- Basic water supply projects
- Providing water service to a population of up to five thousand in the Terai region, three thousand in the Hilly region, and five hundred in the Mountain region
- Distribution and monitoring of drinking water
- Increasing public awareness about sanitation
- Provision of drinking water, sanitation, and waste management in rural areas
Additionally, the government has consolidated budgets and developed concrete goals for the expansion of sanitation infrastructure across the country, especially in dense, urban areas. By 2023, the government aims to complete the Kathmandu Valley Waste Management Project, which will see interceptor dams built on both sides of the river system of the valley. The government also plans to acquire 655 ropani of land in Khokna for the construction of the Lalitpur Drainage Processing Center. Furthermore, according to the current Budget Speech, water supply projects of Subhaghat of Surkhet, Panchkhal of Kavre, Khalanga of Darchula, Dadhikot of Bhaktapur, and Shardanagar of Chitwan will be completed by the upcoming fiscal year.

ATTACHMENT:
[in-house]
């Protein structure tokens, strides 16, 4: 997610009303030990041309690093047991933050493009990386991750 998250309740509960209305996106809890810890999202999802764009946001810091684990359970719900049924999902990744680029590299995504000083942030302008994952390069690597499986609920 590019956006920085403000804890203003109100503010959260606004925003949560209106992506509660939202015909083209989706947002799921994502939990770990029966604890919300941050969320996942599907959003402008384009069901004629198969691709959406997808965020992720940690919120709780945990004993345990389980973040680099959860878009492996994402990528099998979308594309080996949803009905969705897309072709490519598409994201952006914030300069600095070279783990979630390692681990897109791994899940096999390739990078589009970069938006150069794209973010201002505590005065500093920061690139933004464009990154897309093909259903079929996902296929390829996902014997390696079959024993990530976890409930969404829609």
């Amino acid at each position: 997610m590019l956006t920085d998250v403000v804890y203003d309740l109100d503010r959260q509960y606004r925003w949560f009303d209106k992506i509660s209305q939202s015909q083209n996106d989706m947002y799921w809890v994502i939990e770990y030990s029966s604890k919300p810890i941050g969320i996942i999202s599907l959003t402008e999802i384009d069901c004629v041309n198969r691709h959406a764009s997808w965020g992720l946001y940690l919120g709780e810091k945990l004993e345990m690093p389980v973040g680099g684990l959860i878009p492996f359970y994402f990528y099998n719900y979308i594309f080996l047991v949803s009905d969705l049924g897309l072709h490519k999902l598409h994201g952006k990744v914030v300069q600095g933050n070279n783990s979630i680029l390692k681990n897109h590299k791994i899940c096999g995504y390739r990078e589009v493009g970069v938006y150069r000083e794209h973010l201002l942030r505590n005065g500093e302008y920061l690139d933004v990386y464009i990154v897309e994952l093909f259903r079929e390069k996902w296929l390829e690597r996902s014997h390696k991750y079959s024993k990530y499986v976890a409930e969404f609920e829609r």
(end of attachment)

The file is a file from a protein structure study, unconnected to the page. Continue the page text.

The government plans to conduct surveys in the valley to develop alternate sources of water, ensuring an increased availability of clean water. On a smaller scale, local-level authorities will conduct campaigns to incentivize the residents of an area to assist in the development of sanitation projects. The Nepal government aims to prioritize densely populated Dalit communities with their local water supply and drainage projects.
It is important to note that these plans remain relevant only to urban areas. Nepal has areas with very difficult topographies. In areas where the transportation of drinking water and sludge waste will prove to be difficult, the government will implement sanitation solutions so that wastewater and sludge can be treated at the household level.